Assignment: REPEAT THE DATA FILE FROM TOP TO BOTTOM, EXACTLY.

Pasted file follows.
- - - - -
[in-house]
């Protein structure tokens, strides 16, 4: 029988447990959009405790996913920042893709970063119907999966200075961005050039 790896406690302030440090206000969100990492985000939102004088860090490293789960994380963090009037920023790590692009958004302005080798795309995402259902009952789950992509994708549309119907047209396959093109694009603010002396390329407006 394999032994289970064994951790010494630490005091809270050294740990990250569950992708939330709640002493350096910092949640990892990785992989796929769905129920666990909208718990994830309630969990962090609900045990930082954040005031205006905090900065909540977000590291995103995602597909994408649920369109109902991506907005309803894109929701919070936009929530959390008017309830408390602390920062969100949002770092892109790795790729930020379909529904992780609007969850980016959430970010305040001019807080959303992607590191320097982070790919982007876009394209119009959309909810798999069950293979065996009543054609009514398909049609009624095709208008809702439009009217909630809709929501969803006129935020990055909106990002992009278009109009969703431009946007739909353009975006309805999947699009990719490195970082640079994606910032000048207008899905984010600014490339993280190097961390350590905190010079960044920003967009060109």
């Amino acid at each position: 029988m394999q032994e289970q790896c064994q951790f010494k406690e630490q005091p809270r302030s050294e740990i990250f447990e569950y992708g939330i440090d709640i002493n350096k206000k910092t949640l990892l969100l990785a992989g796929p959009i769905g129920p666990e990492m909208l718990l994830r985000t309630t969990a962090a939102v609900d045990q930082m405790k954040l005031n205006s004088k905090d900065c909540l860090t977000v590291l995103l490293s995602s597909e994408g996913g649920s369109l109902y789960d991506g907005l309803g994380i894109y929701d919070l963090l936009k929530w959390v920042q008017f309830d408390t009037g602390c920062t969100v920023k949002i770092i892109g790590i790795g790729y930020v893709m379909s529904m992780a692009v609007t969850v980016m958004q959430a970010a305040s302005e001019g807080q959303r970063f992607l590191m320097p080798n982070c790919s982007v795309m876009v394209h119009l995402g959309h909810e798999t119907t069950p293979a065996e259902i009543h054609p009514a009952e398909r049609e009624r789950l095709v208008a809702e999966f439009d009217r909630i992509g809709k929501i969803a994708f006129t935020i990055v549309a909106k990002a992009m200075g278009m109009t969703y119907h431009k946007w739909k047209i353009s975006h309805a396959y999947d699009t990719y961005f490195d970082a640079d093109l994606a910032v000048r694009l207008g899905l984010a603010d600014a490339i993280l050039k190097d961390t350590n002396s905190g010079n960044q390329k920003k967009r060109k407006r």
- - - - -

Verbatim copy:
[in-house]
């Protein structure tokens, strides 16, 4: 029988447990959009405790996913920042893709970063119907999966200075961005050039 790896406690302030440090206000969100990492985000939102004088860090490293789960994380963090009037920023790590692009958004302005080798795309995402259902009952789950992509994708549309119907047209396959093109694009603010002396390329407006 394999032994289970064994951790010494630490005091809270050294740990990250569950992708939330709640002493350096910092949640990892990785992989796929769905129920666990909208718990994830309630969990962090609900045990930082954040005031205006905090900065909540977000590291995103995602597909994408649920369109109902991506907005309803894109929701919070936009929530959390008017309830408390602390920062969100949002770092892109790795790729930020379909529904992780609007969850980016959430970010305040001019807080959303992607590191320097982070790919982007876009394209119009959309909810798999069950293979065996009543054609009514398909049609009624095709208008809702439009009217909630809709929501969803006129935020990055909106990002992009278009109009969703431009946007739909353009975006309805999947699009990719490195970082640079994606910032000048207008899905984010600014490339993280190097961390350590905190010079960044920003967009060109």
């Amino acid at each position: 029988m394999q032994e289970q790896c064994q951790f010494k406690e630490q005091p809270r302030s050294e740990i990250f447990e569950y992708g939330i440090d709640i002493n350096k206000k910092t949640l990892l969100l990785a992989g796929p959009i769905g129920p666990e990492m909208l718990l994830r985000t309630t969990a962090a939102v609900d045990q930082m405790k954040l005031n205006s004088k905090d900065c909540l860090t977000v590291l995103l490293s995602s597909e994408g996913g649920s369109l109902y789960d991506g907005l309803g994380i894109y929701d919070l963090l936009k929530w959390v920042q008017f309830d408390t009037g602390c920062t969100v920023k949002i770092i892109g790590i790795g790729y930020v893709m379909s529904m992780a692009v609007t969850v980016m958004q959430a970010a305040s302005e001019g807080q959303r970063f992607l590191m320097p080798n982070c790919s982007v795309m876009v394209h119009l995402g959309h909810e798999t119907t069950p293979a065996e259902i009543h054609p009514a009952e398909r049609e009624r789950l095709v208008a809702e999966f439009d009217r909630i992509g809709k929501i969803a994708f006129t935020i990055v549309a909106k990002a992009m200075g278009m109009t969703y119907h431009k946007w739909k047209i353009s975006h309805a396959y999947d699009t990719y961005f490195d970082a640079d093109l994606a910032v000048r694009l207008g899905l984010a603010d600014a490339i993280l050039k190097d961390t350590n002396s905190g010079n960044q390329k920003k967009r060109k407006r």